Your JavaScript is turned off or you have an old version of Adobe's Flash Player. Get the latest Flash player.
Malaysia Struggles to Stop People Joining Jihadi
X
Mahi Ramakrishnan
September 30, 2014 2:16 PM
Malaysian authorities say militant groups like the so-called "Islamic State" have used social media to entice at least three dozen Malaysian Muslims to fight in what they call "jihad" in Syria and Iraq. As Mahi Ramkrishnan reports from Kuala Lumpur, counterterrorism police are deeply worried about what could happen when these militants return home.
Video

Video Malaysia Struggles to Stop People Joining Jihad

Malaysian authorities say militant groups like the so-called "Islamic State" have used social media to entice at least three dozen Malaysian Muslims to fight in what they call "jihad" in Syria and Iraq. As Mahi Ramkrishnan reports from Kuala Lumpur, counterterrorism police are deeply worried about what could happen when these militants return home.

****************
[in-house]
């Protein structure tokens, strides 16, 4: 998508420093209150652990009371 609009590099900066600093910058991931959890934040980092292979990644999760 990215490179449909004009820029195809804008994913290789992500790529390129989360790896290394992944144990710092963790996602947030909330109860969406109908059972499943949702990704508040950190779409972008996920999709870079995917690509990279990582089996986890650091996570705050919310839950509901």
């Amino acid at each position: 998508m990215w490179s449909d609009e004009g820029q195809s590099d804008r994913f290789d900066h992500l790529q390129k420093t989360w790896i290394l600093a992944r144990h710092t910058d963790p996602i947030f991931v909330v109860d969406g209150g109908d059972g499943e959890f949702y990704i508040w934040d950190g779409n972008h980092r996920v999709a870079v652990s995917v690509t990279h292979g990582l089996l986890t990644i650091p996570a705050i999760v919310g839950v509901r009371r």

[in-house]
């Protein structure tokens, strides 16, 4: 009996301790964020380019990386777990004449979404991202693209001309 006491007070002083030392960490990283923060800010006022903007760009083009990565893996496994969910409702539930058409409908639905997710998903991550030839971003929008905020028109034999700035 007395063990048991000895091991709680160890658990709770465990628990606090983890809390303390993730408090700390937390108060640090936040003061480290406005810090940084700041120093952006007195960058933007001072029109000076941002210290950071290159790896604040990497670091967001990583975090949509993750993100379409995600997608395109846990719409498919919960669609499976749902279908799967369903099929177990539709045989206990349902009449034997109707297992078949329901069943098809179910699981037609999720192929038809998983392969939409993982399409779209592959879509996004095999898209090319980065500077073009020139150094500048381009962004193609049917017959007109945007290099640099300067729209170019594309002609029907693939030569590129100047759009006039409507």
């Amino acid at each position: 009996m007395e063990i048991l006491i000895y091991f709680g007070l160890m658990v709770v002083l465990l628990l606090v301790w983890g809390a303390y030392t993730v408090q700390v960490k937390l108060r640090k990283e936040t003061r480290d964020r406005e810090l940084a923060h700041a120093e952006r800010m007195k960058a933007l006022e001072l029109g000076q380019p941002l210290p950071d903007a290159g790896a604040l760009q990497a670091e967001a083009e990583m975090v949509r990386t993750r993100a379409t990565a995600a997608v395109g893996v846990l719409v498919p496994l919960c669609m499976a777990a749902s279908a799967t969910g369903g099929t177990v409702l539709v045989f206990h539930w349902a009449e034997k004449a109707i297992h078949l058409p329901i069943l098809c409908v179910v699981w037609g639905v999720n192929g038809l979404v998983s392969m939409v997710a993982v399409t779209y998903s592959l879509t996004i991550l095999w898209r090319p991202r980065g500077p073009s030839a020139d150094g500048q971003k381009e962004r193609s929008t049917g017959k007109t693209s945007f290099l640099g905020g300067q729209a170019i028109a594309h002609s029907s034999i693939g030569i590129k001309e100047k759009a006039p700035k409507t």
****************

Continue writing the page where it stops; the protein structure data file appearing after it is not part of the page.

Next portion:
Video

Video Could US Have Done More to Stop Rise of Islamic State?

President Obama says airstrikes against Islamic State militants in Syria will likely continue for some time because, in his words, "there is a cancer that has grown for too long." So what if President Obama had acted sooner in Syria to arm more-moderate opponents of both the Islamic State and the Syrian government? VOA State Department Correspondent Scott Stearns reports from the United Nations.
Video

Video Treasure Hunters Seek 'Hidden Treasure' in Central Kenya

Could a cave in a small village in central Kenya be the site of buried treasure? A rumor of riches, left behind by colonialists, has some residents dreaming of wealth, while others see it as a dangerous hoax. VOA's Gabe Joselow has the story.
Video

Video Iran's Rouhani Skeptical on Syria Strikes

Iranian President Hassan Rouhani expressed skepticism Friday that U.S.-led airstrikes in Iraq and Syria could crush Islamic State militants. From New York, VOA’s Margaret Besheer reports the president was also hopeful that questions about Iran’s nuclear program could be resolved soon.
Video